This article (in Spanish) is about Viking shipping and navigation.
Contact between the Norse and Native peoples in Canada’s Arctic was more extensive and earlier than first believed, according to recent archaeological evidence.
Reevaluating the wishful reality of the Vinland islands requires that the stories of the Vinland journeys be squarely situated in the context of the world geographic system adopted by those who told those stories.
Violence, even murder, perpetuated this cycle of revenge. This code of retribution can be broken down further into the following dimensions: the individuals involved, the appropriate actions as deemed by Viking society, and any extenuating circumstances, such as supernatural strength or the wronged party’s reluctance to seek revenge.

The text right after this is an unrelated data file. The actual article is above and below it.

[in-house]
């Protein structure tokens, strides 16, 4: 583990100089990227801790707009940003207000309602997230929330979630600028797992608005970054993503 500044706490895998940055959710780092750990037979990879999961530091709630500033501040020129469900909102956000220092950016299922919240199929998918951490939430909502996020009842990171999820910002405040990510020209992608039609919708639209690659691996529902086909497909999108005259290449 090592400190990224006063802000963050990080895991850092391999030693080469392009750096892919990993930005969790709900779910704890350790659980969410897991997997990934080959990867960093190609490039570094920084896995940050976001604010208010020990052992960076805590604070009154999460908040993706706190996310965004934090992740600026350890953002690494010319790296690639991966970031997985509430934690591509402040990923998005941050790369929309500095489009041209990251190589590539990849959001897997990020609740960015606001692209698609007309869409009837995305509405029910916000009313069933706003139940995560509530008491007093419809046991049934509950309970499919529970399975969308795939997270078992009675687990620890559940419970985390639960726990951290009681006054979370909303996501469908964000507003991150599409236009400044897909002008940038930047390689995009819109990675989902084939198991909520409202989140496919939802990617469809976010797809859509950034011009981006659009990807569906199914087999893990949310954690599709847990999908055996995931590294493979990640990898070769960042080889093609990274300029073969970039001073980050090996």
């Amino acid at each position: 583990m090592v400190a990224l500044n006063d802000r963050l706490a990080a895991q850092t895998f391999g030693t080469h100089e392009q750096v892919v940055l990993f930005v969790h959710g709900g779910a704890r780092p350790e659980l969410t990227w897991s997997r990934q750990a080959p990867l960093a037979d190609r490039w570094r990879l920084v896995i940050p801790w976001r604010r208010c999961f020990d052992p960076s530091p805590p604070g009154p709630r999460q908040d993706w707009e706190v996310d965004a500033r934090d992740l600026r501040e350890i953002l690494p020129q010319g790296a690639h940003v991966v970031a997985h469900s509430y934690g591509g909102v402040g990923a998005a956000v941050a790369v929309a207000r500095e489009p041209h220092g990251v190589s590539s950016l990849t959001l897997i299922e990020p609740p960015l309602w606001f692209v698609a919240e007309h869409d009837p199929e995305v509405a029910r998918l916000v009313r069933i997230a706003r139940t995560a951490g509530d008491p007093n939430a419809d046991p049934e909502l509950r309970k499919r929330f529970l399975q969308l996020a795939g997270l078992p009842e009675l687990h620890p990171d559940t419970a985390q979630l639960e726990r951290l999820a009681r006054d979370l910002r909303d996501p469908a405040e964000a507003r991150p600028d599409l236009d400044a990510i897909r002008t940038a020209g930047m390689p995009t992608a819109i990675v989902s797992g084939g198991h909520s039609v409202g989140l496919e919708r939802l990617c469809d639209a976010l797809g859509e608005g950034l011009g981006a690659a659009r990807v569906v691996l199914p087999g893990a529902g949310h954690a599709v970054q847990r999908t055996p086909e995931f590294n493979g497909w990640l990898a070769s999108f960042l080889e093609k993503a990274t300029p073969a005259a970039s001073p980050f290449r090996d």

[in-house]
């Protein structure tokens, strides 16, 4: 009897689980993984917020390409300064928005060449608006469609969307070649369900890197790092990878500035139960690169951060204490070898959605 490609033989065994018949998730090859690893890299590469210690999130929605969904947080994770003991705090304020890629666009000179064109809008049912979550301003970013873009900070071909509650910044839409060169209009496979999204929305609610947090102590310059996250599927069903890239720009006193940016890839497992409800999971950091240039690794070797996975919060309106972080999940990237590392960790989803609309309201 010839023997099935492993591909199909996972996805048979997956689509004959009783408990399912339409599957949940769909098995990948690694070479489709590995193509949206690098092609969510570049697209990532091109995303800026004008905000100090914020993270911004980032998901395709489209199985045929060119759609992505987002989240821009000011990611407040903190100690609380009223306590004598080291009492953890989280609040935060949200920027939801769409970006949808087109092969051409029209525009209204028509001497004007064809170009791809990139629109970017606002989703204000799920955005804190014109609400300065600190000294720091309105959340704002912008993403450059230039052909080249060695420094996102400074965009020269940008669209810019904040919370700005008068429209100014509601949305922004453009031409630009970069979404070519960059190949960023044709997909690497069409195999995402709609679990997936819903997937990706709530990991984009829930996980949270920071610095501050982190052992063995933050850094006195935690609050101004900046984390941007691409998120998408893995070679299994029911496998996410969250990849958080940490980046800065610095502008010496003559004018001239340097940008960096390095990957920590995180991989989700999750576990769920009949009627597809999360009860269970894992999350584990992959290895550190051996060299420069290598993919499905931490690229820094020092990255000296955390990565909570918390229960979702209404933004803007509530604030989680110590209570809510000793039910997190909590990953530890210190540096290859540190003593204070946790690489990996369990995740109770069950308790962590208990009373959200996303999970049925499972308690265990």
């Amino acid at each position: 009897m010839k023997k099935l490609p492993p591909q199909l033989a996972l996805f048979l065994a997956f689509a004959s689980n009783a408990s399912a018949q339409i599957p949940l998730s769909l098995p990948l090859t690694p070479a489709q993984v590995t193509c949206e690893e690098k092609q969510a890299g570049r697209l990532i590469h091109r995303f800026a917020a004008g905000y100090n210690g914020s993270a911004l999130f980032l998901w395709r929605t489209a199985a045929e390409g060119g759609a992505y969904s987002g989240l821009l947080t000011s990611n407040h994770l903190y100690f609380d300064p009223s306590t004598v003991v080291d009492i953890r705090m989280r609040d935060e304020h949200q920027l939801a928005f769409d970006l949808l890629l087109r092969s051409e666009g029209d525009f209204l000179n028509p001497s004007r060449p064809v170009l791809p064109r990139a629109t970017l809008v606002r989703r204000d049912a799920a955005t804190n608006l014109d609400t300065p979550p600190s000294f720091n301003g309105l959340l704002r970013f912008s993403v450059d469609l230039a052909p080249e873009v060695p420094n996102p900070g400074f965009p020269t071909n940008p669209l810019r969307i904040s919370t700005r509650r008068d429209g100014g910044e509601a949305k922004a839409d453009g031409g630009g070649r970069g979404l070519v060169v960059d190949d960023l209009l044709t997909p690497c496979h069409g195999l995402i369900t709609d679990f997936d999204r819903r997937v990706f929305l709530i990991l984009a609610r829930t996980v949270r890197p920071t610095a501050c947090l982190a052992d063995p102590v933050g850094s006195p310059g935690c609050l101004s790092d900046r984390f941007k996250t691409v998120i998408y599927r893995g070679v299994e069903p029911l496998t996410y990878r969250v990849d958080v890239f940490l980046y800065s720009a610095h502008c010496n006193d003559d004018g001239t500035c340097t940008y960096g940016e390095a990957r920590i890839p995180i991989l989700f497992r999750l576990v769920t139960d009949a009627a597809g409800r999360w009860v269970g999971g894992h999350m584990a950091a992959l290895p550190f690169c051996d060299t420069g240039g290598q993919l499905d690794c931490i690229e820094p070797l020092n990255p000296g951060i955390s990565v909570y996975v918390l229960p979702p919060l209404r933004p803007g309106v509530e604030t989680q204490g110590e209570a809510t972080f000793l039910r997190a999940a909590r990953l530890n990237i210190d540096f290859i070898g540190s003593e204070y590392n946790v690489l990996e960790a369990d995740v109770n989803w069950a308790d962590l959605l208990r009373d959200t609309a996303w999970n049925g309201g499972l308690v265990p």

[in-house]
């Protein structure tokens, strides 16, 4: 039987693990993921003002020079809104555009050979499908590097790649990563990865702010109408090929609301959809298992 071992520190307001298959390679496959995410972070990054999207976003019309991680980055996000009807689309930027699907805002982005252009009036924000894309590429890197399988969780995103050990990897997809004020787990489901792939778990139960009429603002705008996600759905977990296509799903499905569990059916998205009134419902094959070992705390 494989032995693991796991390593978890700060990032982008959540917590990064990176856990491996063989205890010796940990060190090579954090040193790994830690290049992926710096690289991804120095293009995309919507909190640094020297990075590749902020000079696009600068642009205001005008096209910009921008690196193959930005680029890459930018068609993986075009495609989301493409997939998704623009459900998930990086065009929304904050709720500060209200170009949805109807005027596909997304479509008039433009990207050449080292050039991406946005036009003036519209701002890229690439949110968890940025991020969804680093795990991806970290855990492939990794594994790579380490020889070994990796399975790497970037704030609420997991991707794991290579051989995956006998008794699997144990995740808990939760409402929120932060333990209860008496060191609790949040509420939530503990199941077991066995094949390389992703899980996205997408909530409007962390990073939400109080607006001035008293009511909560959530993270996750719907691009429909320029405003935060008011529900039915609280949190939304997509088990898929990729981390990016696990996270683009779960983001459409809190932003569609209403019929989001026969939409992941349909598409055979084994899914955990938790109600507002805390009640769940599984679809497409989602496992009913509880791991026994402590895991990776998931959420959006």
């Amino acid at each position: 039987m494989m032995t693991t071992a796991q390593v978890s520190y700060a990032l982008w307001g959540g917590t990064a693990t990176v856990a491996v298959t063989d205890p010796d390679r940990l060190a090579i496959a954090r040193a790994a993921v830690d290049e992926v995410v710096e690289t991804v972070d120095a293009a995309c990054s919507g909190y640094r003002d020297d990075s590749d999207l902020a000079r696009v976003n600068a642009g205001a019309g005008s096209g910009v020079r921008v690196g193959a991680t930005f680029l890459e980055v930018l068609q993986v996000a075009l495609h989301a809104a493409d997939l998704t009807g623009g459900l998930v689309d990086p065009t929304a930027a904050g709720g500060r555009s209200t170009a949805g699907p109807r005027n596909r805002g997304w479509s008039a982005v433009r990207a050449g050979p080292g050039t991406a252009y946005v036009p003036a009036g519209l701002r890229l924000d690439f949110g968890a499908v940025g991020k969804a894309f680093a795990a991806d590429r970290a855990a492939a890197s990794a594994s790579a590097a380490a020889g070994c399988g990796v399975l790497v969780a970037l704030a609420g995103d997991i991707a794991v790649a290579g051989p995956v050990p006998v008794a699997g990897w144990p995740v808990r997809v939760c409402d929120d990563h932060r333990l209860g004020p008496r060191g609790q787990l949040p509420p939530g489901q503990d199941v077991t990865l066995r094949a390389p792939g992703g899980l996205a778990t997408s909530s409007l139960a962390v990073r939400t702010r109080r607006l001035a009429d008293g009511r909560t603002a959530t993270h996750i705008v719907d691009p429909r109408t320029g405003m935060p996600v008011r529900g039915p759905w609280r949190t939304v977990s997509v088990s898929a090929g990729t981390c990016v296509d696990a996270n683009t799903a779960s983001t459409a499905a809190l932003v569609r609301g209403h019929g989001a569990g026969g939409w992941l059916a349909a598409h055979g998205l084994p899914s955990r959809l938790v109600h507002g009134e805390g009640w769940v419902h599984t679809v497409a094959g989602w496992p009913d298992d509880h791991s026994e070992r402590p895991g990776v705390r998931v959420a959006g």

Over the last two centuries, the Vínland Sagas have become some of the most discussed of Medieval Nordic documents. There are arguments about every aspect of the sagas: What the name Vínland means, if Vínland existed, where it would have been geographically, and how much of their content is historically accurate.
The present paper is a brief exploration of the application of methods commonly used in the archaeological study of the Pacific and Mediterranean islands to the expansion of the Vikings across the North Atlantic during the ninth to eleventh centuries AD.
Any former iron smelting site presents a special problem for archaeologists. The process of converting iron rich ore into a working iron bar requires a complex series of steps. Each separate function is most likely to be undertaken by heavily modifying the previous equipment set up. Unfortunately for the archaeologist, the evidence of those important earlier stages is certain to be blurred, if not totally obliterated, by later steps. It will be the very last part of the whole process which alone remain as evidence.